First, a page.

Ethereum 2.0’s new PoS-based consensus algorithm will deliver this global perspective by combining mining activity into a single blockchain and utilizing a jury pool approach to help address possible jurisdictional limitations in the geographic distribution of miners. In addition, the website Ethereum Code will assist traders. The design is an essential improvement over Ethereum 1.0’s POW and PoS hybrid, which will be replaced as the default consensus algorithm in Ethereum 2.0.
The goal is to use Ethereum’s core protocols to generate a single, canonical blockchain of transactions rather than having numerous blockchains populated by transactions selected by different miners worldwide. As a result, it will make it easier for supply chain participants to build relationships with global partners and maintain visibility on their transactions’ status over time.
Ethereum 1.0 only allows miners to select transactions included in a block based on a hash of all previous transactions in the block (the “state root”). Ethereum 2.0 will use a “state root” that can be generated deterministically, meaning that the same initial state will always generate the same root, even when starting from different initial conditions. Furthermore, it allows anyone with a sufficient economic stake in Ethereum 2.0 (analogous to stakeholders in an enterprise) to generate the next state root after every new block is added to the blockchain.
Ethereum 2.0 will revolutionize supply chain management:
A supply chain needs a single canonical transaction history to maintain accountability and visibility of its transactions throughout time; it would be tough for parties within a supply chain ecosystem to verify each other’s transactions if there were different versions of what happened being generated by different miners around the world, for example.
Ethereum 1.0 did not support this level of integrity, and many supply chain participants have long recognized that this missing feature is a significant shortcoming. Ethereum 2.0 has a single canonical transaction history that miners worldwide share; parties within a supply chain ecosystem can verify each other’s transactions without relying on any particular miner or network of miners being trustworthy.
It will allow participants within a supply chain to have the confidence that their transaction histories will be available for accountability, transparency, and review long after they are no longer active on the Ethereum network, and it will also make it easier to resolve disputes concerning who owes what in different supply chains.
Why is Ethereum 2.0 shifting to proof of stakes?
Ethereum’s core protocol has a new proof of stake consensus algorithm that will replace its current proof of work hybrid, which requires miners worldwide to compete to earn a block reward in exchange for securing the blockchain. Proof of stakes is a solid alternative to proof of work because it requires participants to be economically invested in the outcome of a Blockchain’s transactions.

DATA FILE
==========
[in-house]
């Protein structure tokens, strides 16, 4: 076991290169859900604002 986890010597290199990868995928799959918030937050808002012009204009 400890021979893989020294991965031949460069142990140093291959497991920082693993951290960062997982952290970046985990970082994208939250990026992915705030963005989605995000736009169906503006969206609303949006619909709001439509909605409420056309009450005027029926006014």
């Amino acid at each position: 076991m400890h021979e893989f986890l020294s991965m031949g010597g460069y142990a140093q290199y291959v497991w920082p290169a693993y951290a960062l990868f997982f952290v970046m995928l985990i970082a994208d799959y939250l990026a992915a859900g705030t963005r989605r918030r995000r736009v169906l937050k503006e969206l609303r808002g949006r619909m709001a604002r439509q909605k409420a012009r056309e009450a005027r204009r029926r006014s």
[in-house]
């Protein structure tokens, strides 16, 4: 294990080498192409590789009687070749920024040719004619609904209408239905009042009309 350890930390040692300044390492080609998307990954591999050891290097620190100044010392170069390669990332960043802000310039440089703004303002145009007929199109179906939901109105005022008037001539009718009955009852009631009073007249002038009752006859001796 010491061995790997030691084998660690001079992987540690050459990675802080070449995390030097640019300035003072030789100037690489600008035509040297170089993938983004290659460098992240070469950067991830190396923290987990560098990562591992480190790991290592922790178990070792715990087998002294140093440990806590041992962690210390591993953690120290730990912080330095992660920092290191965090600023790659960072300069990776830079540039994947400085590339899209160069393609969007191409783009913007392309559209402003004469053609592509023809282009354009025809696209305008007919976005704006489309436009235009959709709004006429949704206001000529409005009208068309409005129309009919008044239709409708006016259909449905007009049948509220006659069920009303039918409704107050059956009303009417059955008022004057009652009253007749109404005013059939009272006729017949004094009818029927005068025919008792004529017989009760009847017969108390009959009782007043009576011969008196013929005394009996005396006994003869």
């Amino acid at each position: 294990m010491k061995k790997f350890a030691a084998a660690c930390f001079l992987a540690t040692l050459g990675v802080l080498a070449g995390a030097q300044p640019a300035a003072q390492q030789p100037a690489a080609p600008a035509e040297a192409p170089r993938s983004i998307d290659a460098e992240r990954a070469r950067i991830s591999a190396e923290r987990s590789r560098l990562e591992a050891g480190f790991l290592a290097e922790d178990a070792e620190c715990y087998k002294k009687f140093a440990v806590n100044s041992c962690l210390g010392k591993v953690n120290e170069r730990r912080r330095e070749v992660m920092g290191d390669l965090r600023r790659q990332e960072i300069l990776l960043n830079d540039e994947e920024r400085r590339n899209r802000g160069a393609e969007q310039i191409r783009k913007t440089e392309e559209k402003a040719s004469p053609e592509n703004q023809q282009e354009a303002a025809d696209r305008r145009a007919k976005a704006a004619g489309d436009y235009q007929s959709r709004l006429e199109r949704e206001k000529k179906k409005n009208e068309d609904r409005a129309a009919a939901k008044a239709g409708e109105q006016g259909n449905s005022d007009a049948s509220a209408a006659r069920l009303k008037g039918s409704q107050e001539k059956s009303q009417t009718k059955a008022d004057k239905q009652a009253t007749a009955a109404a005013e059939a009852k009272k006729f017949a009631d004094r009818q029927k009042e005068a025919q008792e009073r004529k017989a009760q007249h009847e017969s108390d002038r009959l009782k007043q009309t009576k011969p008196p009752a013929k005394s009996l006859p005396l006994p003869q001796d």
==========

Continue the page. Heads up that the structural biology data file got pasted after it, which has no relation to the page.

Ethereum 1.0 mining algorithm
Previously miners used to compete for the reward by verifying recent transactions and were paid for their work depending on how long they could keep up with that purpose. However, as miners verify transactions and add them to their blockchain, they are rewarded with ETH (the native cryptocurrency of Ethereum), depending on how long they can maintain that verification process.
These rewards decrease over time as new blocks are added, newer state roots are generated, etc.; the reward rate adjusts accordingly so that miners always have the incentive to remain ahead of others (and avoid being replaced by them when they move onto a different block).
Ethereum 2.0 POW & POS
The core Ethereum blockchain – the one used to create the Ethereum state root (the canonical transaction history) for Ethereum 2.0 – will use proof of stake as the mining algorithm. It means that the miners who maintain this chain will use a PoS-based consensus algorithm rather than a PoW-based one.
Are there any benefits of using proof of stakes?
Proof of work does not remove the incentive for miners to cooperate to earn a higher reward. On the contrary, competition for the block reward on Ethereum 1.0 makes it difficult for anyone to avoid mining even if they don’t want to be involved in securing the blockchain or participating in Ethereum 2.0’s new PoS consensus algorithm.
However, with proof of stake, every participant will have a strong economic incentive to maintain the canonical transaction history and reach a consensus on what happened and when. Suppose anyone does not participate in this process. In that case, they will lose the security of the canonical chain and their stake rather than being forced to contribute to it and have no say over the outcome of its transactions.
Ethereum will change a lot after proof of stakes:
If Ethereum 1.0 is like today’s cryptocurrency exchanges, then Ethereum 2.0 will be like the new web-based exchanges built on top of them. When new blockchain technology comes online, we can build all kinds of applications on the base layer.